Tragic Flaws

Journal of the American Philosophical Association 8 (1):20-40 (2022)
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Abstract

In many tragic plays, the protagonist is brought down by a disaster that is a consequence of the protagonist's own error, his or her hamartia, the tragic flaw. Tragic flaws are disconcerting to the audience because they are not known or fully recognized by the protagonist—at least not until it is too late. In this essay, I take tragic flaws to be unreliable belief-forming dispositions that are unrecognized by us in some sense. I describe some different types of flaws and consider what we might do about them. Then I examine three types of policies for managing our tragic flaws: doxastic, dispositional, and methodological.

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Nathan Ballantyne
Arizona State University

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References found in this work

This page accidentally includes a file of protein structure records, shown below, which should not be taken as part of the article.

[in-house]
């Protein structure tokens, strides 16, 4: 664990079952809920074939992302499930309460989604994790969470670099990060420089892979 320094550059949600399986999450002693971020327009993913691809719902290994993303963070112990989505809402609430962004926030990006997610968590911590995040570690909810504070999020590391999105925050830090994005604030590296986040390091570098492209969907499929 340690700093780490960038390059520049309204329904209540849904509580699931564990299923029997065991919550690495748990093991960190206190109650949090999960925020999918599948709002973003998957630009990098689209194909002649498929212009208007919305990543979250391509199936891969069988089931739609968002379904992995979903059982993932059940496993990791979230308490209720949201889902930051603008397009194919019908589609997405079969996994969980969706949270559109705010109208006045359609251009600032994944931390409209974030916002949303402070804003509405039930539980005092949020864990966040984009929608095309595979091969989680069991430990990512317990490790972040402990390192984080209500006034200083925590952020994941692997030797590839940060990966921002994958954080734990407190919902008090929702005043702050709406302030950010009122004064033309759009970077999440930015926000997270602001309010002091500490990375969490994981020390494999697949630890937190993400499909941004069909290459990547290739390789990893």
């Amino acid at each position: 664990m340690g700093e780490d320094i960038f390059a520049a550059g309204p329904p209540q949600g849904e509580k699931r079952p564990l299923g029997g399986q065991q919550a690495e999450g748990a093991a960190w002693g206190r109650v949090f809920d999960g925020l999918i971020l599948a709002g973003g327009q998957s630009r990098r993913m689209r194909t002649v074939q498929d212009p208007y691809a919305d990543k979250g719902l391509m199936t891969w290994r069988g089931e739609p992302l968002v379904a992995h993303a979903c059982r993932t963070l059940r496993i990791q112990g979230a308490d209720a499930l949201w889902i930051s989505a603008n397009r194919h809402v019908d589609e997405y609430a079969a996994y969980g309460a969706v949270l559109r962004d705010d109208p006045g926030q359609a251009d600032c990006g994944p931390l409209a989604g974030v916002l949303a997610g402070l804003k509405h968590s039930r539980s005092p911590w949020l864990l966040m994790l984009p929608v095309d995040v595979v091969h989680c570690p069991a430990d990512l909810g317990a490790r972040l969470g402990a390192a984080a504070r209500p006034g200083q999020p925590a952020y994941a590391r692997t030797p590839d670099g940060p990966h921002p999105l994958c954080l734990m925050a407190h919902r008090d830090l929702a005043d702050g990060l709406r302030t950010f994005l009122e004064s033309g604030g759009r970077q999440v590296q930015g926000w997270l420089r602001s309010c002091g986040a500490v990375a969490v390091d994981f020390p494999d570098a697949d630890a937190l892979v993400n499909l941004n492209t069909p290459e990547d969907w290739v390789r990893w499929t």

Intellectual Humility: Owning Our Limitations.Dennis Whitcomb, Heather Battaly, Jason Baehr & Daniel Howard-Snyder - 2017 - Philosophy and Phenomenological Research 94 (3):509-539.
Higher Order Evidence.David Christensen - 2010 - Philosophy and Phenomenological Research 81 (1):185-215.
Peer Disagreement and Higher Order Evidence.Thomas Kelly - 2010 - In Richard Feldman & Ted A. Warfield (eds.), Disagreement. Oxford, GB: Oxford University Press.
A (Different) Virtue Epistemology.John Greco - 2012 - Philosophy and Phenomenological Research 85 (1):1-26.

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